What You Should Know About Bank of Marin Bancorp’s (NASDAQ:BMRC) Risks

Post-GFC recovery has led to improving credit quality and a strong growth environment for the banking sector. Bank of Marin Bancorp (NASDAQ:BMRC) is a small-cap bank with a market capitalisation of US$544m. Its profit and value are directly impacted by its borrowers’ ability to pay which is driven by the level of economic growth. This is because growth determines the stability of a borrower’s salary as well as the level of interest rates. Risk associated with repayment is measured by bad debt which is written off as an expense, impacting Bank of Marin Bancorp’s bottom line. Today we will analyse Bank of Marin Bancorp’s level of bad debt and liabilities in order to understand the risk involved with investing in the bank.

Check out our latest analysis for Bank of Marin Bancorp

NasdaqCM:BMRC Historical Debt, March 26th 2019
NasdaqCM:BMRC Historical Debt, March 26th 2019

Does Bank of Marin Bancorp Understand Its Own Risks?

Bank of Marin Bancorp’s forecasting and provisioning accuracy for its bad loans indicates it has a strong understanding of its own risk levels. We generally prefer to see that a provisions covers close to 100% of what it actually writes off, as this could imply a sensible and conservative approach towards bad loans. Given its large non-performing loan allowance to non-performing loan ratio of over 500%, Bank of Marin Bancorp has over-provisioned relative to its current level of non-performing loans, which could indicate the bank is expecting to incur further bad loans in the near future.

What Is An Appropriate Level Of Risk?

If Bank of Marin Bancorp does not engage in overly risky lending practices, it is considered to be in relatively better financial shape. Generally, loans that are “bad” and cannot be recovered by the bank should make up less than 3% of its total loans. Bad debt is written off as expenses when loans are not repaid which directly impacts Bank of Marin Bancorp’s bottom line. The bank’s bad debt only makes up a very small 0.039% to total debt which suggests the bank either has strict risk management – or its loans haven’t started going bad yet.

Is There Enough Safe Form Of Borrowing?

Handing Money Transparent Bank of Marin Bancorp makes money by lending out its various forms of borrowings. Deposits from customers tend to bear the lowest risk given the relatively stable amount available and interest rate. The general rule is the higher level of deposits a bank holds, the less risky it is considered to be. Since Bank of Marin Bancorp’s total deposit to total liabilities is very high at 99% which is well-above the prudent level of 50% for banks, Bank of Marin Bancorp may be too cautious with its level of deposits and has plenty of headroom to take on risker forms of liability.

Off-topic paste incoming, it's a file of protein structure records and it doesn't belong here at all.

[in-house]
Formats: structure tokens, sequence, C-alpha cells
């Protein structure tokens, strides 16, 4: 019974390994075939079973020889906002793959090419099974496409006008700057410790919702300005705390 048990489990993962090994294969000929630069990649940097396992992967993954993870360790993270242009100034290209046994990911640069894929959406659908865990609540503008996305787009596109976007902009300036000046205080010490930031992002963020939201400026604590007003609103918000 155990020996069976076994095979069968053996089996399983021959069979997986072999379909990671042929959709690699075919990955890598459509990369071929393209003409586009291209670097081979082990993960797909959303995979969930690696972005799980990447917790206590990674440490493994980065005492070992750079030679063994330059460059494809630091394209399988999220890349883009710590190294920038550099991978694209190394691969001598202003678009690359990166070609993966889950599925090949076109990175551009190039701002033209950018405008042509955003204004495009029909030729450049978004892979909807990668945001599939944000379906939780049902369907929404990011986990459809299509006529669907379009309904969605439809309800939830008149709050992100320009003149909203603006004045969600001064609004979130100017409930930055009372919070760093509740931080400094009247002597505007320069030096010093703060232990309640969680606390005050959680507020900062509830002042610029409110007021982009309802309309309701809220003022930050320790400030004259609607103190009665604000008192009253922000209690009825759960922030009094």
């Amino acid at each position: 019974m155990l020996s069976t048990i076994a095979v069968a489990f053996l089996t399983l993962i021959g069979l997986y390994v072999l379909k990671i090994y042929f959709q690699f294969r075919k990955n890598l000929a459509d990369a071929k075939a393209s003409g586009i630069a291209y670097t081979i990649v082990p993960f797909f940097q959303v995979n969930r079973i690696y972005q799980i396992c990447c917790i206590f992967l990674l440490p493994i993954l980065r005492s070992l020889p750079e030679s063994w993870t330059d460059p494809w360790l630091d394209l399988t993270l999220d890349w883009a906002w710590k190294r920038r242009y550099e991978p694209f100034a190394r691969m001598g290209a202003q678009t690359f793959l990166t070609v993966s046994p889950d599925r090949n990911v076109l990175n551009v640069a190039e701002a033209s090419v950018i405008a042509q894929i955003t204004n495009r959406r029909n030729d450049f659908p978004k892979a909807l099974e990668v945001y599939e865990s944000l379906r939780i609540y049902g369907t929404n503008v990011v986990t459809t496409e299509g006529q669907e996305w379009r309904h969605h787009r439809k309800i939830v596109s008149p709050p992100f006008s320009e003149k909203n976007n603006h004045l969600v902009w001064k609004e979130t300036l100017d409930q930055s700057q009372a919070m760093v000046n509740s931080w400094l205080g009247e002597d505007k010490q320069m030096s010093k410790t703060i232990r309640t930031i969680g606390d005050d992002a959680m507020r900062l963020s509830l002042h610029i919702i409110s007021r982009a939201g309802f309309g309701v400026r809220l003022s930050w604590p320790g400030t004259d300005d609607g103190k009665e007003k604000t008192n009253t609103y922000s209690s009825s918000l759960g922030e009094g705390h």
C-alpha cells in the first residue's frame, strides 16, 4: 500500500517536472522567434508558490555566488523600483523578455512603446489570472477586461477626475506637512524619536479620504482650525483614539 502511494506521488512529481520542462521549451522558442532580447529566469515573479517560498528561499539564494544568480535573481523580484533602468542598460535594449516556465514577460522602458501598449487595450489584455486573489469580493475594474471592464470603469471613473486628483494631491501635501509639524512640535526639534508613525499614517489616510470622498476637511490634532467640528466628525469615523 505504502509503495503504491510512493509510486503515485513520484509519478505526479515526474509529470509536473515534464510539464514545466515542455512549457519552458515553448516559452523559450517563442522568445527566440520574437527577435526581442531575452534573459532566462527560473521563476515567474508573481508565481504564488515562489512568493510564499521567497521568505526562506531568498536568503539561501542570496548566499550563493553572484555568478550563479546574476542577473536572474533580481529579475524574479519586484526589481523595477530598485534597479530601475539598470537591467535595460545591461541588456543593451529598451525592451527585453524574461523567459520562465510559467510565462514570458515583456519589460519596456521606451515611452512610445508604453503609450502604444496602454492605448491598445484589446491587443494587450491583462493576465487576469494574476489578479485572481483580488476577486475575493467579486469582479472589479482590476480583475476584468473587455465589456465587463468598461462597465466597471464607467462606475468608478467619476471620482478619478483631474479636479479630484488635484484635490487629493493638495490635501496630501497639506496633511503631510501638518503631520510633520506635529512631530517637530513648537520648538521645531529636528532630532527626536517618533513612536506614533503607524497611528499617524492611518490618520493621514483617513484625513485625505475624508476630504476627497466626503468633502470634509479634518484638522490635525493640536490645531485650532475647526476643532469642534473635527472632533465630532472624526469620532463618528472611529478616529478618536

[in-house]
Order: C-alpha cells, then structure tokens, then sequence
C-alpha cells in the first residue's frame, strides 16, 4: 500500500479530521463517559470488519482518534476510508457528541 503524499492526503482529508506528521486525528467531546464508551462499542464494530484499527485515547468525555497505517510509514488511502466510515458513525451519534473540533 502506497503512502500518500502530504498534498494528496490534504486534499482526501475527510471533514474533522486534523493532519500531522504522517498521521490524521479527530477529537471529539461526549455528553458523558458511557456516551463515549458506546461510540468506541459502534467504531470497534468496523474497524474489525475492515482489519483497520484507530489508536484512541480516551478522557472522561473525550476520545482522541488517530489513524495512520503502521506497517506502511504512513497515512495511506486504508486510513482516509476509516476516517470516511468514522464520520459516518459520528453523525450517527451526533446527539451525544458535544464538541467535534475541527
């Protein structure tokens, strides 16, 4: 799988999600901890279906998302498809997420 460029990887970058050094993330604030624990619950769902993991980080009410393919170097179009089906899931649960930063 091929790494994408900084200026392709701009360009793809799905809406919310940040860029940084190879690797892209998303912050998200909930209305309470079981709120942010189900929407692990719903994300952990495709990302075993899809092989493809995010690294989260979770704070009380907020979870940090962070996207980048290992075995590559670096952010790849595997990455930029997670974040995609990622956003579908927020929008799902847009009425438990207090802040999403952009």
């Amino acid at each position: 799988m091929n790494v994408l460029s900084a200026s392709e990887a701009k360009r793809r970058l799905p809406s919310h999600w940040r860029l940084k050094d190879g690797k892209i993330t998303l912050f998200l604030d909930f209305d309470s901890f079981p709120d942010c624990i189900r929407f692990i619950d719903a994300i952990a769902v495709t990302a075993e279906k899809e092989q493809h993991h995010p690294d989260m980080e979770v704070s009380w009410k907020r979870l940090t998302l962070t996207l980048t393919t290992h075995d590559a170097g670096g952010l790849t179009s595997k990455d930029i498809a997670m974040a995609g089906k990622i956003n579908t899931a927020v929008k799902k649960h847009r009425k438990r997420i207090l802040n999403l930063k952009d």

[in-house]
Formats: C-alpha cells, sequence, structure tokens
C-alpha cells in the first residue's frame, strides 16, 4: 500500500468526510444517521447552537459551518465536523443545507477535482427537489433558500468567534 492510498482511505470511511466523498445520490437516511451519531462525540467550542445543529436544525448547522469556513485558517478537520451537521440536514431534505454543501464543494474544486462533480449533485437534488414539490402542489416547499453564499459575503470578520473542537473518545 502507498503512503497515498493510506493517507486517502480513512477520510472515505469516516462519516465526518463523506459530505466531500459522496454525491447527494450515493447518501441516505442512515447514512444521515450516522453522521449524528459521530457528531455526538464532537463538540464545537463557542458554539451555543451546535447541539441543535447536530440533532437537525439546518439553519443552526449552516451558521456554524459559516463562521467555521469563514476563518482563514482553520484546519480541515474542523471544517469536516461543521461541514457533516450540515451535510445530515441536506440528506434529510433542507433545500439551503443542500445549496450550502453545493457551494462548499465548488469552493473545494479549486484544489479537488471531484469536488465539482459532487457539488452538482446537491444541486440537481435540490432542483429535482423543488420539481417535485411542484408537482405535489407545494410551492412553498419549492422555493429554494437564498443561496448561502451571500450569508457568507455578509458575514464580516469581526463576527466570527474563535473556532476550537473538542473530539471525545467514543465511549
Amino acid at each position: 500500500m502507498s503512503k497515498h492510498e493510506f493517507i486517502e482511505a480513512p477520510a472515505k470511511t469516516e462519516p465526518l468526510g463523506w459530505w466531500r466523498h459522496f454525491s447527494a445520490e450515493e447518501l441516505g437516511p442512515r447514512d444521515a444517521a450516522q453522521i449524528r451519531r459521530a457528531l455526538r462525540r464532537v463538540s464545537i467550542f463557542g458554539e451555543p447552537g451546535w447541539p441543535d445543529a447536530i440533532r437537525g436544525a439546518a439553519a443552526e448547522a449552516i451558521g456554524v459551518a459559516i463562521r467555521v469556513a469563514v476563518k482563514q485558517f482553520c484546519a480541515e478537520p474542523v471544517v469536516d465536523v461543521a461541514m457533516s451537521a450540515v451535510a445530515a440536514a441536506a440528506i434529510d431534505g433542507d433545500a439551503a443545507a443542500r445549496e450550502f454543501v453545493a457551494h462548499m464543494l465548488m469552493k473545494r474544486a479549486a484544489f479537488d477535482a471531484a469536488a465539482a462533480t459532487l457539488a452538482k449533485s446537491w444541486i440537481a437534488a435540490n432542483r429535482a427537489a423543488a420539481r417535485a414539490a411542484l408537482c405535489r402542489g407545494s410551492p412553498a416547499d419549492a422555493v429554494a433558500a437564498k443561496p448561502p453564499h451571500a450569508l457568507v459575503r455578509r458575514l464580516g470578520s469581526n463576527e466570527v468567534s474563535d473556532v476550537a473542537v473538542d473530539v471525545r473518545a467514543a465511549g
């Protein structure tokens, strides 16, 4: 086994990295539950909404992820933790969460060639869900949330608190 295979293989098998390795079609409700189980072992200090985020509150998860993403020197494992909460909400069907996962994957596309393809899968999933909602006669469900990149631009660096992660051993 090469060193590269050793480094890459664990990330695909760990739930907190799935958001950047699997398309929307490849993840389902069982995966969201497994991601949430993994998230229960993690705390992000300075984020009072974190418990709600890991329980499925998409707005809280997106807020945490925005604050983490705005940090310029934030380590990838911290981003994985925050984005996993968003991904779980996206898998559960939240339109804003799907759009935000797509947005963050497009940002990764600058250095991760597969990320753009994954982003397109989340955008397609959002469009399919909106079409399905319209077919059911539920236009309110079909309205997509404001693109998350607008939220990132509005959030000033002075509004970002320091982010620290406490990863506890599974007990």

Next Steps:

The recent acquisition is expected to bring more opportunities for BMRC, which in turn should lead to stronger growth. I would stay up-to-date on how this decision will affect the future of the business in terms of earnings growth and financial health. Below, I’ve listed three fundamental areas on Simply Wall St’s dashboard for a quick visualization on current trends for BMRC. I’ve also used this site as a source of data for my article.

  1. Future Outlook: What are well-informed industry analysts predicting for BMRC’s future growth? Take a look at our free research report of analyst consensus for BMRC’s outlook.
  2. Valuation: What is BMRC worth today? Has the future growth potential already been factored into the price? The intrinsic value infographic in our free research report helps visualize whether BMRC is currently mispriced by the market.
  3. Other High-Performing Stocks: Are there other stocks that provide better prospects with proven track records? Explore our free list of these great stocks here.

We aim to bring you long-term focused research analysis driven by fundamental data. Note that our analysis may not factor in the latest price-sensitive company announcements or qualitative material.

If you spot an error that warrants correction, please contact the editor at editorial-team@simplywallst.com. This article by Simply Wall St is general in nature. It does not constitute a recommendation to buy or sell any stock, and does not take account of your objectives, or your financial situation. Simply Wall St has no position in the stocks mentioned. Thank you for reading.